Everyone else struggled. Barrichello overcame his initial tyre problems, only to suffer from a loose seatbelt. Raikkonen was fast but not when it had really mattered, at the start. His team-mate, Felipe Massa, got outfoxed early on while trying to pass a tardy Sebastian Vettel. He overshot the chicane on the seventh lap, had to hand the place back to Vettel, and found the irrepressible Rosberg barrelling through on the inside before he could close the door. Later, having fought clear of the young German's Williams via his refuelling strategy, the Brazilian pushed hard after Raikkonen while defending fourth place from a hard-charging Mark Webber.
The Australian was to be Red Bull's only finisher after Vettel had spun his car into the wall at Ste Devote on the 15th lap. In the end, Raikkonen led Massa home, from Webber and Rosberg. And if there were slim pickings for former champion Fernando Alonso, with seventh place for Renault, at least he scored points. The problems created when Lewis Hamilton spun his McLaren into the wall in qualifying were compounded when it transpired that the impact had damaged the gearbox. Replacement brought a five-grid place penalty, obliging him to start from the back.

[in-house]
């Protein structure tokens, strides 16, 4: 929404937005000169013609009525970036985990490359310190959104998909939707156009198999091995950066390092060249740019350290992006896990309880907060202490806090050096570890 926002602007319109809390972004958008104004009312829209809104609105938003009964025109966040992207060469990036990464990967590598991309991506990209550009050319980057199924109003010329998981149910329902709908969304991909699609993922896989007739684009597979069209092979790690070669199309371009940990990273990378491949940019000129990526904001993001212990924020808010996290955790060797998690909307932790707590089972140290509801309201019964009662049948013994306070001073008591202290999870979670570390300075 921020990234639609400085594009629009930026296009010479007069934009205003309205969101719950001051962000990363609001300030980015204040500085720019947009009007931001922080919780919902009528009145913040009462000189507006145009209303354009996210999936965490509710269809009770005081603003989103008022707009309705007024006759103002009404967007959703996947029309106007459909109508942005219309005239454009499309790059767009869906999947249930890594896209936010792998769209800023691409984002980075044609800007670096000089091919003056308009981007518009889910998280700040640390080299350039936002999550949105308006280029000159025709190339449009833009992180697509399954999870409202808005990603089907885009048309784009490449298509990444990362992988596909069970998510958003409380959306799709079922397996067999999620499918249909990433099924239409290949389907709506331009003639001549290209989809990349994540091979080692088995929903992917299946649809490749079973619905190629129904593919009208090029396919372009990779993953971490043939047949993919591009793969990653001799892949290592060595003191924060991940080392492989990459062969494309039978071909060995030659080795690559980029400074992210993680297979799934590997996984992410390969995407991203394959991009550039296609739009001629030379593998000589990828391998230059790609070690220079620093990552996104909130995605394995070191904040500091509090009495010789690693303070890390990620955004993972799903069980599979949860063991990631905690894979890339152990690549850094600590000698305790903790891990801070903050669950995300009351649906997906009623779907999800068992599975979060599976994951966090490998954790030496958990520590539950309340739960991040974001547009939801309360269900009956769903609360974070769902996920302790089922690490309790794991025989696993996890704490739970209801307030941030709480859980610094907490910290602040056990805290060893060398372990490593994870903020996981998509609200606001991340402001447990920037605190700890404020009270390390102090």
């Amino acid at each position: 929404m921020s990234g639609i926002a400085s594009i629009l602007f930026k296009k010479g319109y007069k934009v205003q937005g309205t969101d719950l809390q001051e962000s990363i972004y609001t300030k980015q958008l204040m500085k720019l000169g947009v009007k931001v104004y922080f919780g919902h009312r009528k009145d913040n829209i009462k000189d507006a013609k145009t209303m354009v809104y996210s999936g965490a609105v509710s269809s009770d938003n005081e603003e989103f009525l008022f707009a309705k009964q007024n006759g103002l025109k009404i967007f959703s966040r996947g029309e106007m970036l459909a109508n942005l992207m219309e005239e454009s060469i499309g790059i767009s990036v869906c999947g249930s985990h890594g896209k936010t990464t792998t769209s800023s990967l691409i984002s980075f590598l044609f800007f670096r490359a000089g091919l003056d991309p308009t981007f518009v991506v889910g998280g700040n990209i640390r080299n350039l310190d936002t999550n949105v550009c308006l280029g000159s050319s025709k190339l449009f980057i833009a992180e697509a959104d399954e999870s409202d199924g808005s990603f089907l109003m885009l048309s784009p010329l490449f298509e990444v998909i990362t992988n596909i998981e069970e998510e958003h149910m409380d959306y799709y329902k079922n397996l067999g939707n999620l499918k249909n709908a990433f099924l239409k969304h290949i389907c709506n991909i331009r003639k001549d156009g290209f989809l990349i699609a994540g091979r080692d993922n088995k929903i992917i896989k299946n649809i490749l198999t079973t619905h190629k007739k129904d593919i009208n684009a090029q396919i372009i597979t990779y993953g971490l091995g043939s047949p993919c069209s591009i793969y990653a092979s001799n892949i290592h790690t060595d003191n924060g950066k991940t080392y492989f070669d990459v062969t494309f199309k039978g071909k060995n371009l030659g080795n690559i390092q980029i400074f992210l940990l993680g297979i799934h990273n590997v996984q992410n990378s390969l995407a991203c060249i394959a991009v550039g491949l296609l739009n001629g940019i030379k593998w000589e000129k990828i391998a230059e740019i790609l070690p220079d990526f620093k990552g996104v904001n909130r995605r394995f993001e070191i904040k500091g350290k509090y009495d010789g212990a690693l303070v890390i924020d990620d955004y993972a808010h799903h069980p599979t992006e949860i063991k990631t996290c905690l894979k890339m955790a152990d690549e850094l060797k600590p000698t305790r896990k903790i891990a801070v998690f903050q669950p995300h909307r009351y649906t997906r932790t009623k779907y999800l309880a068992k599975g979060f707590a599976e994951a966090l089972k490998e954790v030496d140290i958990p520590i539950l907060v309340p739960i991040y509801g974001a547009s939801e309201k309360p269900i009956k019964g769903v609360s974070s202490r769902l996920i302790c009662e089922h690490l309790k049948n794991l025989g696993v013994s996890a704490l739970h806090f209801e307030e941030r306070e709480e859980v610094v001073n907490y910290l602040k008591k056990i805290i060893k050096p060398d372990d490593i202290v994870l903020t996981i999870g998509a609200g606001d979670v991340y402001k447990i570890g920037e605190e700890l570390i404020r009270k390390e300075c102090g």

Then he needed an early pit-stop after a nose-damaging brush in the first corner with Nick Heidfeld on the 10th lap. Towards the end he overtook Jarno Trulli for 12th place, but that was scarcely a consolation for a man who understood only too well the feelings coursing through Jenson Button's mind as he reeled off the final laps.
"This victory is massive for us and bodes well for the next few races," Button beamed, now utterly well versed in the art of grand prix winning and the first Briton to do so here from pole position since Sir Jackie Stewart back in 1973. "The race was pretty tough, and you realise how long the pit straight is when you start to run it on foot."
He had parked his car in the wrong place, in the paddock, and thus had a longer journey to the royal podium. "In a way it was a great way to finish it," he laughed. "It was the first time I've actually looked round Monaco during a race. It was such a nice feeling to go past the pits on foot and see all the boys; Mike, my physio, with the pit board. It's been a long time since I've been on podium at Monaco so I wanted to make a spectacle of it. It's amazing how much energy you've got when you go across the line first."